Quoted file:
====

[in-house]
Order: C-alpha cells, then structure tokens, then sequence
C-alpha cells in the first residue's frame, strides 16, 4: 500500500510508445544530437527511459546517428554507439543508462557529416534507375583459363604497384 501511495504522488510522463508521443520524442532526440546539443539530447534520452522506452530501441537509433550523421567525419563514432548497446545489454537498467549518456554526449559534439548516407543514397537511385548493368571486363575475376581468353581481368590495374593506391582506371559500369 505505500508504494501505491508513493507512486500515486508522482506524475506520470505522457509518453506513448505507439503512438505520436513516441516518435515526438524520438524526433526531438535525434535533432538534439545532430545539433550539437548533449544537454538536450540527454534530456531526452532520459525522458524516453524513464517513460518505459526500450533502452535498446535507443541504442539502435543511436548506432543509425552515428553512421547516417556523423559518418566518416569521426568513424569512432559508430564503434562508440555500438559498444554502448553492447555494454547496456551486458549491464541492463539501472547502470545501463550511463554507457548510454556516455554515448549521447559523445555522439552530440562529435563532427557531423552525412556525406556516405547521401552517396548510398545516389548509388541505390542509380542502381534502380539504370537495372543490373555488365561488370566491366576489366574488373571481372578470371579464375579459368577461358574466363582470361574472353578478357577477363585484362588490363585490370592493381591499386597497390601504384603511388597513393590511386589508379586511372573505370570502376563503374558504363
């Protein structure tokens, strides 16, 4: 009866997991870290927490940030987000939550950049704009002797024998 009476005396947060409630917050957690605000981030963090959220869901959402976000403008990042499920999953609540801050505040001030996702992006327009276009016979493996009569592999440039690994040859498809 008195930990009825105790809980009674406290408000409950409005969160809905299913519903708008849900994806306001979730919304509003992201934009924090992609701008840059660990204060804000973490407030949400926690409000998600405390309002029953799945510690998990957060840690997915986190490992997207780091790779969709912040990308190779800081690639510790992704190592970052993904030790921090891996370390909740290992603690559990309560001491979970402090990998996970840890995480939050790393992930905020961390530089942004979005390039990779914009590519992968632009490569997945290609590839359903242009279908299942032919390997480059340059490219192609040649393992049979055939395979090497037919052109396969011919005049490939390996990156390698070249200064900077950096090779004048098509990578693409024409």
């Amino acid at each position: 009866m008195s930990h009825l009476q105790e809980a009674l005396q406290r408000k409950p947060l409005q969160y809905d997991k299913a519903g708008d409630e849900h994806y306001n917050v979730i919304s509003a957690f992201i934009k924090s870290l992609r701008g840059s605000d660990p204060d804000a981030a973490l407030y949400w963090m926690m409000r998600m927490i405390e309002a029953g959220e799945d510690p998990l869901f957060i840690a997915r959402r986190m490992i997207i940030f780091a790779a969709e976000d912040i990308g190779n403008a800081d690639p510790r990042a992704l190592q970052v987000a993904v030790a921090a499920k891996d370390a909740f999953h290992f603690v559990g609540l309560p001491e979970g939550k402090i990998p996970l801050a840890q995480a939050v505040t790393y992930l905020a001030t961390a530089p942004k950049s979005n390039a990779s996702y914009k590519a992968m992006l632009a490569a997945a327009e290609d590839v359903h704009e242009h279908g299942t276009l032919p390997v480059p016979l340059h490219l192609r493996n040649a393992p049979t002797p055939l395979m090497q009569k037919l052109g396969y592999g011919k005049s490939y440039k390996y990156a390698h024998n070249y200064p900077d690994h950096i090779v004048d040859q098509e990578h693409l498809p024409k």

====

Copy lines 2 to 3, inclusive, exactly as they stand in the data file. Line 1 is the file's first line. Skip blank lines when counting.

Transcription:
Order: C-alpha cells, then structure tokens, then sequence
C-alpha cells in the first residue's frame, strides 16, 4: 500500500510508445544530437527511459546517428554507439543508462557529416534507375583459363604497384 501511495504522488510522463508521443520524442532526440546539443539530447534520452522506452530501441537509433550523421567525419563514432548497446545489454537498467549518456554526449559534439548516407543514397537511385548493368571486363575475376581468353581481368590495374593506391582506371559500369 505505500508504494501505491508513493507512486500515486508522482506524475506520470505522457509518453506513448505507439503512438505520436513516441516518435515526438524520438524526433526531438535525434535533432538534439545532430545539433550539437548533449544537454538536450540527454534530456531526452532520459525522458524516453524513464517513460518505459526500450533502452535498446535507443541504442539502435543511436548506432543509425552515428553512421547516417556523423559518418566518416569521426568513424569512432559508430564503434562508440555500438559498444554502448553492447555494454547496456551486458549491464541492463539501472547502470545501463550511463554507457548510454556516455554515448549521447559523445555522439552530440562529435563532427557531423552525412556525406556516405547521401552517396548510398545516389548509388541505390542509380542502381534502380539504370537495372543490373555488365561488370566491366576489366574488373571481372578470371579464375579459368577461358574466363582470361574472353578478357577477363585484362588490363585490370592493381591499386597497390601504384603511388597513393590511386589508379586511372573505370570502376563503374558504363